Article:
TERRE HAUTE —
Myles Walker is only in his early 20s, but he knows only too well those pangs of nostalgia that seep to the surface when you no longer play a game you loved to play.
Walker, an all-state football player in Texas, chose to play basketball in college. After two years of junior college, he was Indiana State’s starting center from 2010-12.
But football was never far from Walker’s heart. And unlike most who long to play again, Walker is getting the chance to put on the helmet and pads again.
Walker has one year of athletic eligibility left and he chose to use it by playing one year of football for the Sycamores.
To say Walker is overjoyed to be back on the gridiron would be an understatement. He’s savoring every minute of it. Preseason camp can be a drag for some, but not for big Texan.
“It’s just great to be out here to run again. When I’m out here on the field running, I go as fast as I can. Every single play, every single down,” Walker said.
“It’s amazing to be out here in this weather. It’s a different climate than basketball. You get that [air conditioning] and all the nice luxury. Out here? It’s hot air and you have to work your butt off every down you go.”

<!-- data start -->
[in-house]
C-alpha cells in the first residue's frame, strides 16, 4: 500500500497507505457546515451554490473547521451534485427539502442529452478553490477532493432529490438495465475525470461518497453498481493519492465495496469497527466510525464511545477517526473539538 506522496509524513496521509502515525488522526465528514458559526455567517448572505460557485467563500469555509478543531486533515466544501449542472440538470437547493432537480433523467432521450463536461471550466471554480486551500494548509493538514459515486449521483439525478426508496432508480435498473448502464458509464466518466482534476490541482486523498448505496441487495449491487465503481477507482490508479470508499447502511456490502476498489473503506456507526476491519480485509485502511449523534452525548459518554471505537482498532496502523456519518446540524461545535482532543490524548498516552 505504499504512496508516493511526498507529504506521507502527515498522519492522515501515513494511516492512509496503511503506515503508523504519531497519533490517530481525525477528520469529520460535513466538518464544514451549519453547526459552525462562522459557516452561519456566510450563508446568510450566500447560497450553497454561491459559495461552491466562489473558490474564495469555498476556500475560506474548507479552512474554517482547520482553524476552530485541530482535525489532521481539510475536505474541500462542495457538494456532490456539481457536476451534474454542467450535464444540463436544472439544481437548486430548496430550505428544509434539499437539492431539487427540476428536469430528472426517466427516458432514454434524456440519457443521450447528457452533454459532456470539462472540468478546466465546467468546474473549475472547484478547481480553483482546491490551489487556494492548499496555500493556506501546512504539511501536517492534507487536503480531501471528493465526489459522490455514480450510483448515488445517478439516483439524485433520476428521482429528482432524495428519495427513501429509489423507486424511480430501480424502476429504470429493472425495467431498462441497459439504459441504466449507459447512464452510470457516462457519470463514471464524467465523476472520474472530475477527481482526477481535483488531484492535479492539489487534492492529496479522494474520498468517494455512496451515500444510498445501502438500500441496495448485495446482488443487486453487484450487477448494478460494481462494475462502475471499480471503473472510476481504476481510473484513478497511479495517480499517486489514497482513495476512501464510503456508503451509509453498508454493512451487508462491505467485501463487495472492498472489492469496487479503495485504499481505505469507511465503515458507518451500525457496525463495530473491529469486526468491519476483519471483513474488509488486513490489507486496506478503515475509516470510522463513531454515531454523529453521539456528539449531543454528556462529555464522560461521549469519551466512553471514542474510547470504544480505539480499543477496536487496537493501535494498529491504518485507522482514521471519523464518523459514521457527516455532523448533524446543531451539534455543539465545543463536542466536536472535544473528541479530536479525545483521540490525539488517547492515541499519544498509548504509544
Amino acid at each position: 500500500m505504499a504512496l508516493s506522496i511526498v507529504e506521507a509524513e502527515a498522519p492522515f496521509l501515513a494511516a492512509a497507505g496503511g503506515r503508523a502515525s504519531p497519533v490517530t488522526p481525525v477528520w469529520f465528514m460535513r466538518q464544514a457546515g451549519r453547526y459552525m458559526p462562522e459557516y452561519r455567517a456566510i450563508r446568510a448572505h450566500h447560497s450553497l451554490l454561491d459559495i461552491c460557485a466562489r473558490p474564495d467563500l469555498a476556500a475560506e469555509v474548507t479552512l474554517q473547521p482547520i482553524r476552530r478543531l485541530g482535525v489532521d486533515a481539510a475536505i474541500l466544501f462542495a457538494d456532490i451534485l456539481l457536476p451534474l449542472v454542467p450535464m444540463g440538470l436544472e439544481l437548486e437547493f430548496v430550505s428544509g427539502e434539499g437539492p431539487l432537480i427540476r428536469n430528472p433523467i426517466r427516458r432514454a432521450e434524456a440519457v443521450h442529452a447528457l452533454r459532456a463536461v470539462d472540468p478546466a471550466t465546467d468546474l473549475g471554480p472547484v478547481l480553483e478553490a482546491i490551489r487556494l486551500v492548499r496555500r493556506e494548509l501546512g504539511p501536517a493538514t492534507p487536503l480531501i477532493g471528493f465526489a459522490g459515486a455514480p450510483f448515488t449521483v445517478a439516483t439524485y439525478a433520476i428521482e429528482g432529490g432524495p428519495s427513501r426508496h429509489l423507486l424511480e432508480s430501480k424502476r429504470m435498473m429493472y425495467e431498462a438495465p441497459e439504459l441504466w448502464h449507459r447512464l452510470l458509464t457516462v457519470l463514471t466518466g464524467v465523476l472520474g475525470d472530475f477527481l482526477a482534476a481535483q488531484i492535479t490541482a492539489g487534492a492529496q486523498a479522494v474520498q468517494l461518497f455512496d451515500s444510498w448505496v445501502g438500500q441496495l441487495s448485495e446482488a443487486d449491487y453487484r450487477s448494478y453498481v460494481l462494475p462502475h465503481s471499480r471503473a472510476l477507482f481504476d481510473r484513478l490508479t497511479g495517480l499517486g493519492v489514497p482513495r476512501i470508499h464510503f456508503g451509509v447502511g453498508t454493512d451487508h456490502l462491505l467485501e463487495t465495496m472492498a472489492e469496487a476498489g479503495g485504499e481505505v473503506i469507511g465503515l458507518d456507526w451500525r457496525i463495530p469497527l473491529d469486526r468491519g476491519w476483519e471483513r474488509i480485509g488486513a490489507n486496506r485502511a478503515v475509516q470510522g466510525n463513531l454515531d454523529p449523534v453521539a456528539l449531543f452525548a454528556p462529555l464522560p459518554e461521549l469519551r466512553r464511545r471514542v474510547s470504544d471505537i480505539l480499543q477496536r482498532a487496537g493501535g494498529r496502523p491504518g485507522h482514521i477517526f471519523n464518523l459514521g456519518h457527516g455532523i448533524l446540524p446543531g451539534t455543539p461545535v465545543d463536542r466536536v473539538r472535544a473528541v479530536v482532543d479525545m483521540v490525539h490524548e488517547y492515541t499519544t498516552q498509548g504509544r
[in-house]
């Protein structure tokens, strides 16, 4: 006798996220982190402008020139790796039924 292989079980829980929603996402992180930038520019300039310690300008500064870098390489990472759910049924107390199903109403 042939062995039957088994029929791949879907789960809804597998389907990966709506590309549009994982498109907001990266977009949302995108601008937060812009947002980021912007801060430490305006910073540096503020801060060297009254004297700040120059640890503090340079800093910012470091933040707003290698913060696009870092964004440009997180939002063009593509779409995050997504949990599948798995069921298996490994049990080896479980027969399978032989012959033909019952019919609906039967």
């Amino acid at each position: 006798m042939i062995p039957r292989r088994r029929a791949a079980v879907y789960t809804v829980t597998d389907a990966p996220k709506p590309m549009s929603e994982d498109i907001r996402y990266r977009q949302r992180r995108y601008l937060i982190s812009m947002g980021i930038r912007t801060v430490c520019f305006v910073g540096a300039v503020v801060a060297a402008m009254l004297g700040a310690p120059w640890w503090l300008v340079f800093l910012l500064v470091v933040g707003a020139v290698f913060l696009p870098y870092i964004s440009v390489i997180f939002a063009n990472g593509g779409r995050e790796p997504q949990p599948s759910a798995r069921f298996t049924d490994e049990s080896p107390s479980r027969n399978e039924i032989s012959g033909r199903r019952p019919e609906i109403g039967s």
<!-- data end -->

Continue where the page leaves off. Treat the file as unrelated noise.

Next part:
Football appeals to Walker’s smashmouth nature more so than basketball did. And at 6-foot-8, 250 pounds, Walker can smash with the best of them.
“I like football a whole lot more because I can be physical. In basketball, I try to be too physical and get too many fouls and I have to go sit next to Coach Lou [Gudino] on the bench,” Walker said.
“It’s better for my body out here. I’m used to being physical. I love being physical. That’s my nature.”
Walker isn’t wrong. He wasn’t the most skillful scorer (7.2 career average) for the Sycamores’ basketball team, nor would he ever be described as a finesse player. But Walker excelled in areas that required physical force and tenacity.
Walker was a good rebounder (5 rpg), a solid shot-blocker , and a good-to-excellent defender in the lane when he kept himself out of foul trouble.
His most notable ISU career performance was against Wichita State in a 2011 Missouri Valley Conference Tournament semifinal, in which, he held a talent trio of Shockers’ big men under wraps and scored a then-career high 14 points to help ISU to a 61-54 victory.
But for all that he did on the hardwood, Walker almost certainly has a better chance to play at the next level on the gridiron. He was heavily recruited as both a defensive end and tight end out of Antonian Prep in San Antonio. Texas, Texas A&M, Oklahoma and Oklahoma State were among the schools interested in Walker.
If Walker made it to the NFL, he’d become the first MVC basketball player to play in the NFL since Bradley’s Marcus Pollard played tight end from 1995 to 2008, primarily for the Indianapolis Colts. Bradley, of course, doesn’t have a football program.
The question is where Walker plays. He started preseason camp at defensive end. But as of Tuesday’s practice, Walker had moved to tight end. He will get a crash course in ISU’s offense, and as of now, it appears that’s where Walker’s talent best fits the Sycamores.